'World Male Day' to Focus Attention on Men's Health Issues
LONDON (Reuters Health) Nov 01
The United Nations has named November 3 "World Male Day." On that day, the International Society for Men's Health and the European Men's Health Forum will be launched, and the First World Congress on Men's Health will begin in Vienna, Austria.
These events are happening none too soon, editorialists say in the November 3rd issue of the British Medical Journal. "There is an urgent need to advertise and promote men's health in a positive way," write Dr. Siegfried Meryn of the University of Vienna and Dr. Alejandro R. Jadad of the University of Toronto in Canada.
Of particular concern, they note, is the higher mortality rates that men experience for all 15 leading causes of death and their significantly shorter life expectancy compared with women.
One obstacle to improving men's health, writes Dr. Ian Banks, of the European Men's Health Forum in London, is their delay in presenting to a physician when they have health problems. He attributes this behavior in part to the "male-unfriendly" atmosphere of the general health practice, in which most receptionists and nurses are women and reception areas cater to the needs of women and children, rarely to those of men.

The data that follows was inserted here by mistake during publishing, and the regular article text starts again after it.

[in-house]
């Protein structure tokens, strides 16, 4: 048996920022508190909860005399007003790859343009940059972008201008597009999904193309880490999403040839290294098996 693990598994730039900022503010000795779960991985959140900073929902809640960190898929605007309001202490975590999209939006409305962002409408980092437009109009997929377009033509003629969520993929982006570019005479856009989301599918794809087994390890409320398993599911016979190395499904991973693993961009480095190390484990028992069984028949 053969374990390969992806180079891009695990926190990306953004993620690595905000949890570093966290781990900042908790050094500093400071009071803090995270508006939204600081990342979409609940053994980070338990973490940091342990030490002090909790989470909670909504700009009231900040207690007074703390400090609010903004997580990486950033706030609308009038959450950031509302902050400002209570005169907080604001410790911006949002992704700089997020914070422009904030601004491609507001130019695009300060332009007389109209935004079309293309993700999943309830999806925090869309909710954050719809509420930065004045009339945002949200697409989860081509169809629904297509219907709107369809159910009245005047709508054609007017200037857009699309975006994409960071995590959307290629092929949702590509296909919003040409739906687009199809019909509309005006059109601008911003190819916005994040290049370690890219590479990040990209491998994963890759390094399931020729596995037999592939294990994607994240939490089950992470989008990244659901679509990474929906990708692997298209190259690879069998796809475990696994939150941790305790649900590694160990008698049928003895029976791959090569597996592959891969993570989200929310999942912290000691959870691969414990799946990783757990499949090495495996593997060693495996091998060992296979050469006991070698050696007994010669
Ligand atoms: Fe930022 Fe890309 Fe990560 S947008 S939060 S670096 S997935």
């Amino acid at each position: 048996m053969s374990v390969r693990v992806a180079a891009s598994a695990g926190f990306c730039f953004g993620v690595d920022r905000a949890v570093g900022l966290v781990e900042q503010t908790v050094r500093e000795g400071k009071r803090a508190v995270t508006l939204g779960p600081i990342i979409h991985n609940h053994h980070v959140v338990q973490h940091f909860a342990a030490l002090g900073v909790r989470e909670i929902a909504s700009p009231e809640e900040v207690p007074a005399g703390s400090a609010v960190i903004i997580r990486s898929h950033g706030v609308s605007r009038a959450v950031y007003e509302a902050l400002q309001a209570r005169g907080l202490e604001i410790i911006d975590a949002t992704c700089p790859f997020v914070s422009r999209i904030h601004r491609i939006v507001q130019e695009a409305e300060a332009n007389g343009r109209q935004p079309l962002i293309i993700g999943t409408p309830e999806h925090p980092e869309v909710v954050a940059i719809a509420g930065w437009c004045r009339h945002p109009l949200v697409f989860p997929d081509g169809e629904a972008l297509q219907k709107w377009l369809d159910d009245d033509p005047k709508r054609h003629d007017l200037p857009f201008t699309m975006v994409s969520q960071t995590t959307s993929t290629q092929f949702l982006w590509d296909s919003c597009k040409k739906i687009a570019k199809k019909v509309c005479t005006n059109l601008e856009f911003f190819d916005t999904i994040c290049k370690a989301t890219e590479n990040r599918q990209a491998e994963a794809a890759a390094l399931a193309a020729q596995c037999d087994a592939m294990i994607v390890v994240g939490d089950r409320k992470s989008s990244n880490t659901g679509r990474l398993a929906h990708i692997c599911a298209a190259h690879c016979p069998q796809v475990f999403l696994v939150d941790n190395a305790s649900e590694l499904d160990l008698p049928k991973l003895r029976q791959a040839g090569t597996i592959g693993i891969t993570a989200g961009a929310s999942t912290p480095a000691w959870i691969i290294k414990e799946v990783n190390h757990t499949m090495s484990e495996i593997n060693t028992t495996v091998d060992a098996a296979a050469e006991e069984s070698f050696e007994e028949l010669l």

Dr. Banks points out that men are given less of a physician's time during a health visit than women are. One study found, he says, that whereas breast self-examinations are discussed by 86% of physicians when seeing women, only 29% routinely provide instruction on testicular self-examination to men.
"The goals of the World Congress on Men's Health are to highlight the issues surrounding men's health, which are pretty common throughout the developed world," Dr. Banks told Reuters Health in a telephone interview after he arrived in Vienna for the Congress. "That is, men tend to use health services poorly, so that problems common to men and women have a worse prognosis in men because they're picked up much later."
Dr. Banks noted that presenters at the Congress "hope to impress on governments the need to improve health services for men. In school, for instance, in the UK there is not one single comic directed toward adolescent boys that deals with sex or relationship issues, whereas there are many comics for girls that deal with those issues."
He continued, "So boys very quickly get the impression that health is a women's issue, rather than men's, even that men shouldn't talk about health issues because you're less of a man if you do so."
Dr. Banks believes that individual physicians need to take responsibility for the negative impression they may leave with men. He explained, "The way that doctors are trained is very macho, in that we're taught to never admit that we're wrong, to always say that we know what to do, to be very self-reliant. The way we're trained can impact on the way we interact with male patients."